One of the ongoing controversies concerning wine is the
breathing question. How long should a wine “breathe” before serving it, or more
to the point, drinking it? Breathing, of course, is wine jargon for aeration,
exposing the wine to oxygen. Contact with the air has a big impact on wine; it
interacts with flavor molecules, in effect opening them up to release aromas
and a burst of flavors for the taste buds.
If you’ve opened a bottle and found it a little funky, or
perhaps not giving much of either aroma or flavor — even simple wines such as
Beaujolais or Pinot Grigio — you may have discovered that the second sniff ’n
sip is better. That’s because air has already done a little work on it — especially
if you’ve swirled it around a bit to gather in even more air. Part of what is
going on is aging. Air is wine’s friend — up to a point; ultimately, however,
it becomes the enemy. Wines are sealed against air to prevent premature
oxidizing, which eventually turns them madeira-like (maderized) or vinegary.
Cork has been used as the seal for centuries — quite a story on its own (but
that’s for another day) — because it appears to allow minute quantities of air
into the bottle so that the wine evolves slowly over the years — one year or
two for some but up to 10, 20, even 30 or more for deep, well-structured wines
such as fine Bordeaux, Cabernet Sauvignon, certain Rhône reds and syrah/
There are different theories about letting wine breathe. Traditionally,
it was recommended that a wine be opened about half an hour before serving. But
just how much air can get into the neck of a wine bottle that is the size of a
nickel? Not really enough to make a difference, unless you pour off two or
I’ve had a chance recently to check this out with wines of
different ages in sorting my wine collection into new cellar conditions. The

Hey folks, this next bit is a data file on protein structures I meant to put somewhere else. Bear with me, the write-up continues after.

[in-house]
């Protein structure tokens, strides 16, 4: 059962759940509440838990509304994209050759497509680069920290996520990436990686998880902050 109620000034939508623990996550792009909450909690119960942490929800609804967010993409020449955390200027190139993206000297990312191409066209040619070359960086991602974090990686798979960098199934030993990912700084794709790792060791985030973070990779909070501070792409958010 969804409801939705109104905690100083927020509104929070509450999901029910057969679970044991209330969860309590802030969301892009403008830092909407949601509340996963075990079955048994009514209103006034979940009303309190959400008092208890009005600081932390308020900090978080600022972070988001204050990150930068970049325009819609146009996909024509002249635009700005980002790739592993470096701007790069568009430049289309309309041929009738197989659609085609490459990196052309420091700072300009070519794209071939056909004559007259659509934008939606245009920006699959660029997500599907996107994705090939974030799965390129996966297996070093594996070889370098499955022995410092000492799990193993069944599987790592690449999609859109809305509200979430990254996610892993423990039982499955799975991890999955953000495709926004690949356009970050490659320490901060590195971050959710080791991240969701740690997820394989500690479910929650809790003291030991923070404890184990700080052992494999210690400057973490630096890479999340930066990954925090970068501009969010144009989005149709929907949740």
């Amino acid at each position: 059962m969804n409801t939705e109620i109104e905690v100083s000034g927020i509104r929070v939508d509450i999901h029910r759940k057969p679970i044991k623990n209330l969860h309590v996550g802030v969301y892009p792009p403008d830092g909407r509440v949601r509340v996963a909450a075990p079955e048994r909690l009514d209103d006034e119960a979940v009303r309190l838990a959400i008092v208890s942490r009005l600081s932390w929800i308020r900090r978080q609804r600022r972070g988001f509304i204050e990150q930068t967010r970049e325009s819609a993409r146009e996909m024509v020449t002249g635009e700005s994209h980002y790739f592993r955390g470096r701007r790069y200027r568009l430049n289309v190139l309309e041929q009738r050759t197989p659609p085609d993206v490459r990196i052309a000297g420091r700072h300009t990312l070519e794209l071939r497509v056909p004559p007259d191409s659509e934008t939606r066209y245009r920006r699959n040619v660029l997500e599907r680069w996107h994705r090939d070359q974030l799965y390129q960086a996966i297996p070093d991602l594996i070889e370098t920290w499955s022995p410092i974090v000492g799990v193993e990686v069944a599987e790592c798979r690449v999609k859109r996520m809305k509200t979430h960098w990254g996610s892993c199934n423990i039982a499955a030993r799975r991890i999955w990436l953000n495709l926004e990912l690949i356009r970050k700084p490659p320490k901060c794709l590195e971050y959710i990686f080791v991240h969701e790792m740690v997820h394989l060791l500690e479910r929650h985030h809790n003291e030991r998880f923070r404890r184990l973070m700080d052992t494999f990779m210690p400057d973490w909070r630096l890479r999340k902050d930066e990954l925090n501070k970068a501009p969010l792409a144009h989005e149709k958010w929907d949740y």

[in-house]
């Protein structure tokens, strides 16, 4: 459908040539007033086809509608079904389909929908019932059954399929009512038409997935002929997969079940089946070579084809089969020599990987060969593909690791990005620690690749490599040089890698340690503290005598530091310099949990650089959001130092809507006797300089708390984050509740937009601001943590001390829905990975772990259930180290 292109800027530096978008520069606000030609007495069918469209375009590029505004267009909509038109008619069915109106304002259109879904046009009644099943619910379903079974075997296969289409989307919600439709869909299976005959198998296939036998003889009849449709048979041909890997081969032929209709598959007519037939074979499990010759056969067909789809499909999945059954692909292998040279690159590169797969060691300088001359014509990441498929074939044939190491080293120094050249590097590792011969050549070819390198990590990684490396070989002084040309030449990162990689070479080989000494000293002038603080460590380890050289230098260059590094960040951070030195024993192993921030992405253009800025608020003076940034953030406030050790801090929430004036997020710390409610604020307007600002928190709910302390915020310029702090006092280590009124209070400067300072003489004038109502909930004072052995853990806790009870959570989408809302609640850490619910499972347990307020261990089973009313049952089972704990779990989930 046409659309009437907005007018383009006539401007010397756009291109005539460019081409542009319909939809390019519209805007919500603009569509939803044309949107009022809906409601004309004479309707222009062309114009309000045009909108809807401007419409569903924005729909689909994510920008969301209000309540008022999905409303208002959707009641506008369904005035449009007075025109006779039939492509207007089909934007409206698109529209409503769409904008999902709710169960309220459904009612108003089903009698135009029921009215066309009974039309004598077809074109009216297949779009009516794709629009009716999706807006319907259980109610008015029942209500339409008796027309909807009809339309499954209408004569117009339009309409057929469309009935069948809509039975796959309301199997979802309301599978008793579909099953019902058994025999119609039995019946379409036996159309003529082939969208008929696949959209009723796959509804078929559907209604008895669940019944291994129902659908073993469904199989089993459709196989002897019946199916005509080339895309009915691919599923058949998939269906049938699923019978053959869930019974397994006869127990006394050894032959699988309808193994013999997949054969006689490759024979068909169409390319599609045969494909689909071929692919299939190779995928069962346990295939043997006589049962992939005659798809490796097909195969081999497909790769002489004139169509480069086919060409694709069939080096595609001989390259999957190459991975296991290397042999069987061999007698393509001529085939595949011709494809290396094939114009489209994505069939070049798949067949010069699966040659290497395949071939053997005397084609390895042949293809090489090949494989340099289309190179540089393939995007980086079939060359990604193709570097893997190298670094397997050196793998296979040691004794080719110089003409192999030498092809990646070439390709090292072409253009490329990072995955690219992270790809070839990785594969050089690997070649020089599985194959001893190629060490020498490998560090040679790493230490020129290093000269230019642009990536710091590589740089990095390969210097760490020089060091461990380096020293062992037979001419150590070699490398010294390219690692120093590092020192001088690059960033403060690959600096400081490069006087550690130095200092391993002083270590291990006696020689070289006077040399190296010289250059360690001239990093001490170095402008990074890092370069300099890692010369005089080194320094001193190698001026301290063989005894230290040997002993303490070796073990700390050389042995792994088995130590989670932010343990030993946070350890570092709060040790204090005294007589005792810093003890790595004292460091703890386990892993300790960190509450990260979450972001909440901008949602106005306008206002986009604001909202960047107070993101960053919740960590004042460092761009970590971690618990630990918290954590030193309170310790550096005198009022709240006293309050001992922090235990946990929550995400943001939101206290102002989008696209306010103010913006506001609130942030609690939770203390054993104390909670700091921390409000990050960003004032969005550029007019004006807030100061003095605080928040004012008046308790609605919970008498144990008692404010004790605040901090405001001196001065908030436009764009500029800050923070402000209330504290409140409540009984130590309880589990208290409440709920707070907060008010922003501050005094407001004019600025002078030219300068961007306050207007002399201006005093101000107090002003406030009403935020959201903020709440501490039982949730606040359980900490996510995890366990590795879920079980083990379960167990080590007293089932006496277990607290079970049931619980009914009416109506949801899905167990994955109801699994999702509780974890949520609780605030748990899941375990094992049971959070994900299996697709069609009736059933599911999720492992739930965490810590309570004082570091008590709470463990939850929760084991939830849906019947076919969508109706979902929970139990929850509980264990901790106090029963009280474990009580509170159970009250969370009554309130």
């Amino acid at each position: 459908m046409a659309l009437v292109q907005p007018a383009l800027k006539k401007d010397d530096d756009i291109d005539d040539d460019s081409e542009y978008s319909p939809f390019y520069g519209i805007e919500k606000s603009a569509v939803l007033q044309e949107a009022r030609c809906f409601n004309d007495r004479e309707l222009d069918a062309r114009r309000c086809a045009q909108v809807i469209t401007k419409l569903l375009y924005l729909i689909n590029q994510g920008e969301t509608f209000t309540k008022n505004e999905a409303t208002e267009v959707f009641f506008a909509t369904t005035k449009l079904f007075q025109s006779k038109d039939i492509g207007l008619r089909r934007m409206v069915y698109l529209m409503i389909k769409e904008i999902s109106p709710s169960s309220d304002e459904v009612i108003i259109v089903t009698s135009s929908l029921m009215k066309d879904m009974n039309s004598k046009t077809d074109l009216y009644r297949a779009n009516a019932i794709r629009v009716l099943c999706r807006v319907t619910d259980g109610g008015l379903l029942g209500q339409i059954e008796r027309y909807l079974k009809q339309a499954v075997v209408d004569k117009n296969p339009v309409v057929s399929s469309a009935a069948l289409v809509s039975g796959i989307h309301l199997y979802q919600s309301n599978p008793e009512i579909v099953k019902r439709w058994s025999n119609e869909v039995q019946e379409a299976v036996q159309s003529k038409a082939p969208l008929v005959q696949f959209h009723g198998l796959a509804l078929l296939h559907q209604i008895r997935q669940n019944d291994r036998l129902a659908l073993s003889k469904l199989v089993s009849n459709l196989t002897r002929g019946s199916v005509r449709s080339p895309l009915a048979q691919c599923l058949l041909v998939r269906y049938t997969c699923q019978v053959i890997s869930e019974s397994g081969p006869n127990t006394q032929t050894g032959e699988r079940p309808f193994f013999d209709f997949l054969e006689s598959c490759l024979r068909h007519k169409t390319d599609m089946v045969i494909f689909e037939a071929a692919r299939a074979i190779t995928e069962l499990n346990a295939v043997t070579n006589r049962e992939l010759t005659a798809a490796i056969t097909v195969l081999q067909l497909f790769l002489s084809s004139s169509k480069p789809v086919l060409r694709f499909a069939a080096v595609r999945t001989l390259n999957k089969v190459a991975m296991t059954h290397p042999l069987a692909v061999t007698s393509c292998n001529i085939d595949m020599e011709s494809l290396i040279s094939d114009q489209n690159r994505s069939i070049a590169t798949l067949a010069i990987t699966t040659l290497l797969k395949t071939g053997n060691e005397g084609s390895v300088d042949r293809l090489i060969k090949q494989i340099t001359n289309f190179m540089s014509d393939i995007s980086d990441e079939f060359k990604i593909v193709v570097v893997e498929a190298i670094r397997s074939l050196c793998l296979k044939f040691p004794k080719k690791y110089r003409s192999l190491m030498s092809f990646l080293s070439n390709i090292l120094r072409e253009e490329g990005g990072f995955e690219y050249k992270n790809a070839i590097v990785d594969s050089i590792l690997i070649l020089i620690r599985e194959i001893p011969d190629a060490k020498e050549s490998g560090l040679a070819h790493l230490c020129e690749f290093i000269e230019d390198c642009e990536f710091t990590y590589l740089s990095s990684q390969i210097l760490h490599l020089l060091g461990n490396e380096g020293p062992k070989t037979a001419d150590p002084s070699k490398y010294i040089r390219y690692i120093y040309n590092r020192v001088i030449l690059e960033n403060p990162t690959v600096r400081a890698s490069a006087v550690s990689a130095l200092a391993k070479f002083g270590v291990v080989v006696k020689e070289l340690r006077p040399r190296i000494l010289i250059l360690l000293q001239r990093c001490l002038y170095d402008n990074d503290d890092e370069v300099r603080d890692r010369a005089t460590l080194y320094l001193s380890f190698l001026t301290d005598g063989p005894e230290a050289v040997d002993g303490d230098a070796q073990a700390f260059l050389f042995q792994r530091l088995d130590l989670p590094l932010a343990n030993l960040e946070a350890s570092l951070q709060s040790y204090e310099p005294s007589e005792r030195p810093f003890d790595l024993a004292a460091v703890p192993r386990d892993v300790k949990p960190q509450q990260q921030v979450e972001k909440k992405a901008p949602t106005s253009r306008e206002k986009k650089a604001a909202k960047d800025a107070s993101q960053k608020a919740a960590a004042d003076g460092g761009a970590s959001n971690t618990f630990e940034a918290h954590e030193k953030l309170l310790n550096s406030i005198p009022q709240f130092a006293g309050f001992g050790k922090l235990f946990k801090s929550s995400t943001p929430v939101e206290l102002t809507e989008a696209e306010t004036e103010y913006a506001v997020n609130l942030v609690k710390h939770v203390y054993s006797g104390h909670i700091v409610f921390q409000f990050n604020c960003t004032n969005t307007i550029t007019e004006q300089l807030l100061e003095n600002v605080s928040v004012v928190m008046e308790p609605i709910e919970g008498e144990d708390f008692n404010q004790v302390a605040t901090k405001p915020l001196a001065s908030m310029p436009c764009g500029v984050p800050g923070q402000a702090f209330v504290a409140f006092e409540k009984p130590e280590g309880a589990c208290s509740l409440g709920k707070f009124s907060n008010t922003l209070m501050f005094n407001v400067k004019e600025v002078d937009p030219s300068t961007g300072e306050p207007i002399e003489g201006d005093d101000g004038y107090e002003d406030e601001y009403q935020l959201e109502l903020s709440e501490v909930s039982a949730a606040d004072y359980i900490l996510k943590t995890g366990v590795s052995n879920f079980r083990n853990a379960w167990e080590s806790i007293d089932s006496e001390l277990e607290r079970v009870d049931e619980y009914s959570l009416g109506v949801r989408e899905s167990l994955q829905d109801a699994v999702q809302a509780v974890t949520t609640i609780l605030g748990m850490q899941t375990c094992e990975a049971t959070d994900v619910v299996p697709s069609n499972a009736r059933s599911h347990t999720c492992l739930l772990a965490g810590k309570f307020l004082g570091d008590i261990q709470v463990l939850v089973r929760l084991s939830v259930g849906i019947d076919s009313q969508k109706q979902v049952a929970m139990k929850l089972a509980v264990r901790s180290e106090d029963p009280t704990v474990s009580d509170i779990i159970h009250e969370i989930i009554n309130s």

big discovery is that I have way more wine than the new space will accommodate.
Tonight, for instance, I opened a 1980 Sebastiani Cabernet Sauvignon, Best of
the Vintage from the Eagle Vineyard — made from selected best lots. It bore a
special label with a dramatic photo of an American eagle soaring over the
vineyard. Frankly, I didn’t expect much from this 27-year-old red, but I have
to say something about California wines of the 1980s. The best ones were really
well made, as I’ve discovered on more than one occasion.
We thought they were big then — at 13 percent or 13.5
percent alcohol, they were bigger and riper than Bordeaux of that era — but
compared with today’s ripeness levels and alcohols of 14.5 percent and higher,
California reds of the ’80s (notably 1980, 1984, 1985, 1986, 1989) are proving
again and again how well-made and age worthy they were. This 1980 was a
revelation. With wines this old, you have to be careful about letting them
breathe. They may be fragile and can’t stand up to much aeration. So I stood
the 1980 upright for a day and pulled the cork — soaked through but intact —
and decanted it.
Decanting aerates a wine quickly — one reason to decant a
young tannic red to make it drinkable sooner. The 1980 amazed me because, once
decanted, the aromas of ripe berries exploded out of the glass and the